Regular listeners to our broadcast know – we have repeatedly made the point that the war on drugs doesn’t work – nor has it ever.  Tonight, Mike and Mark speak with Dr. Oliver Villar, co-author of “Cocaine, Death Squads, and the War on Terror: U.S. Imperialism and Class Struggle in Colombia”, who has spent over a decade researching the subject, and has some eye-opening observations on not only why it doesn’t work, but also on why it’s supposed to work that way.

About the guest:

Dr. Oliver Villar is a lecturer in Politics at Charles Sturt University. For the past decade his research has been devoted to this book. Much of the research is based on his PhD dissertation on the political economy of contemporary Colombia in the context of the cocaine drug trade. He has published broadly on the Inter-American cocaine drug trade, the U.S. War on Drugs and Terror in Colombia, and U.S.-Colombian relations.

Oliver was born in Mendoza, Argentina and has lived in Sydney for most of his life. In 2008 he completed his PhD on the political economy of contemporary Colombia in the context of the cocaine drug trade at the then UWS Latin American Research Group (LARG). Whilst completing his PhD, Oliver’s research interests in political economy, Latin America and the global drug trade followed teaching positions in politics at UWS and Macquarie University. His academic interests have involved an engagement with the sizeable Latin American immigrant community in Sydney and Melbourne and international concerns, such as with political and policy concerns over the ‘globalisation’ of crime and terrorism and the underlying causes of the processes involved.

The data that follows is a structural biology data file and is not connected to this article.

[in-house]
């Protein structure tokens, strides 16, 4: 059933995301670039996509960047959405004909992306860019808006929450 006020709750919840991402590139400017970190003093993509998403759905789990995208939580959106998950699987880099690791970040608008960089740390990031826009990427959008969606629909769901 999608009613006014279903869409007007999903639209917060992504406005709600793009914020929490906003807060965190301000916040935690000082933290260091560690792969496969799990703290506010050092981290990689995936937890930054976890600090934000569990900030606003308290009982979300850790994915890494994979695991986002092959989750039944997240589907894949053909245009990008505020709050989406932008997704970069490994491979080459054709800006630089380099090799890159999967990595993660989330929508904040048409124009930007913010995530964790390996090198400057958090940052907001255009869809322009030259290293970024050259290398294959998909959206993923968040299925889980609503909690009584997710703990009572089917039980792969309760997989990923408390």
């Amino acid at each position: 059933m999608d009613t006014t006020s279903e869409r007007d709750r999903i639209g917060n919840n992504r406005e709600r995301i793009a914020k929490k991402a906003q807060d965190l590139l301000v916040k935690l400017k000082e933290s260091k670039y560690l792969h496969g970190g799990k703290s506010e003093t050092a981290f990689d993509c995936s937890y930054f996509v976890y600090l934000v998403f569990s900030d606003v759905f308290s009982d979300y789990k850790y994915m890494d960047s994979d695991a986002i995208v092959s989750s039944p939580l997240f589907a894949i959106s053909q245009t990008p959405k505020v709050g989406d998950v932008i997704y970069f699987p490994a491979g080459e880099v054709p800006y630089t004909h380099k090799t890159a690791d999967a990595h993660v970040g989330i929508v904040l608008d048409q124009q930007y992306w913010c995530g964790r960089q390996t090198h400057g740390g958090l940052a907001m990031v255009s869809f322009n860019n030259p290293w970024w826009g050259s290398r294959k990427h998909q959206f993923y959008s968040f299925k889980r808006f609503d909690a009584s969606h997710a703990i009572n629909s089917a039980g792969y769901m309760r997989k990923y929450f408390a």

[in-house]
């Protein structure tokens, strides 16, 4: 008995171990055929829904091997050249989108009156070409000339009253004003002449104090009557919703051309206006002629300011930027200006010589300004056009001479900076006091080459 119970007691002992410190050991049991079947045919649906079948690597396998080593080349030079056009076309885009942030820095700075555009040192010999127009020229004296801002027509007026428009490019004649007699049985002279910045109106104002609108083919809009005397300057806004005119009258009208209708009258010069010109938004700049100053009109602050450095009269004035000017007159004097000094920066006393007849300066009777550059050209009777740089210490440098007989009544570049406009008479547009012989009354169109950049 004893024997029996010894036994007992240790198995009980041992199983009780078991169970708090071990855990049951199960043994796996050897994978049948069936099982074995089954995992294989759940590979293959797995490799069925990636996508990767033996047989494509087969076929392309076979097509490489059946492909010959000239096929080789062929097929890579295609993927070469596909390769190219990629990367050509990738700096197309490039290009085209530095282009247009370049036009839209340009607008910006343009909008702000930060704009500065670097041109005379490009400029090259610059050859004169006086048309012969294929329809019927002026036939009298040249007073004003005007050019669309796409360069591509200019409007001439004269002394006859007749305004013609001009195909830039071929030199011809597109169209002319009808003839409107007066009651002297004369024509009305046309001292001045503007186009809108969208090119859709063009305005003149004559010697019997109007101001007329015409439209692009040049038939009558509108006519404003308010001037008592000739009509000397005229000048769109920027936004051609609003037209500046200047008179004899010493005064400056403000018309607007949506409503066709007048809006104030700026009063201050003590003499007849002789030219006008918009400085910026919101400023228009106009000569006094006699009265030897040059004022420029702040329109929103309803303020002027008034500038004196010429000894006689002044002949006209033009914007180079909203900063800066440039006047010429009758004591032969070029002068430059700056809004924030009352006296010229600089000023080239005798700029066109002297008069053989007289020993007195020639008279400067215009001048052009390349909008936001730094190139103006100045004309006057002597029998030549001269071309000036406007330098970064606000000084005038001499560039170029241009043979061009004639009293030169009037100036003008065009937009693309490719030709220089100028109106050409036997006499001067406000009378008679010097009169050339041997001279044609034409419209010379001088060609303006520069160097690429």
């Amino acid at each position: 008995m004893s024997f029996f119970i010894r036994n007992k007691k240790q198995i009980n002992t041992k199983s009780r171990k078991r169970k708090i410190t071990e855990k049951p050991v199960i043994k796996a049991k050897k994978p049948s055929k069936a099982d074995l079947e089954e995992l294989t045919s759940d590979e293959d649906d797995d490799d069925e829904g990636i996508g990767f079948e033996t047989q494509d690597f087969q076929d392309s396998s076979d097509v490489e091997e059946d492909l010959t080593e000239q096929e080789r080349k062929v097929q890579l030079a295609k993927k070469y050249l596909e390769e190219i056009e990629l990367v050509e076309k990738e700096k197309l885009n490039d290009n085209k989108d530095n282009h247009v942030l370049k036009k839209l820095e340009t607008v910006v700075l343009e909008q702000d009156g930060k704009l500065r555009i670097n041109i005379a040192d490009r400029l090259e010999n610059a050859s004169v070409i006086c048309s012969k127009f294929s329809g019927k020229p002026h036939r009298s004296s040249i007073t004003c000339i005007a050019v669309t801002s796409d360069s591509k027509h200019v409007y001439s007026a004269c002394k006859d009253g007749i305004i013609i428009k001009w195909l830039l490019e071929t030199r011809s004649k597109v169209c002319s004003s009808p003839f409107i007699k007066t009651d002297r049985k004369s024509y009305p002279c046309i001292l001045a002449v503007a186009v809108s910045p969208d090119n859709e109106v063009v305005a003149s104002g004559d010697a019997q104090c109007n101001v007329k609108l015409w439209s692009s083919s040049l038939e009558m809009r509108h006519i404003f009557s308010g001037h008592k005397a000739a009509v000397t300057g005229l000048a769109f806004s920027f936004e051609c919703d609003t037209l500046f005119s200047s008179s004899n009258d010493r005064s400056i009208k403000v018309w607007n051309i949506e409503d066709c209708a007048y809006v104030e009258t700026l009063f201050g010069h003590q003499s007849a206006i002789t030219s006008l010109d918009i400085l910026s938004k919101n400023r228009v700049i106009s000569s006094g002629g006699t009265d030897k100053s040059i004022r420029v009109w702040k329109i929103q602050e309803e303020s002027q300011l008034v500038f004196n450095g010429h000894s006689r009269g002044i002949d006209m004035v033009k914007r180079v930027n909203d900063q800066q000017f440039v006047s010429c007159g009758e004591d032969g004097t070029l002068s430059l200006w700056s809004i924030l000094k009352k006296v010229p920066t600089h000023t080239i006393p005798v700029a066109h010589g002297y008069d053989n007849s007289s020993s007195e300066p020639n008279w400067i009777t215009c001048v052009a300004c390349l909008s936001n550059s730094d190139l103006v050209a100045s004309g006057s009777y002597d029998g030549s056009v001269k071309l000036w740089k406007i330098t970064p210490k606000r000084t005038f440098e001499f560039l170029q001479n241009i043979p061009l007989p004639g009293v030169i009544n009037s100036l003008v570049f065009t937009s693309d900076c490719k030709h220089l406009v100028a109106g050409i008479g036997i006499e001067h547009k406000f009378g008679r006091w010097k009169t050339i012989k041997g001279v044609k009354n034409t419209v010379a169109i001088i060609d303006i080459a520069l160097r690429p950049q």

At CSU Oliver’s research interests continue to focus on the vast and dynamic reservoir of political economy and the study of class analysis and class relations. This abiding interest extends across economic thought, economic development and the development of social and political relationships between the First World and Third World (in particular between the United States and Latin America) and the impact of neoliberal economic globalisation.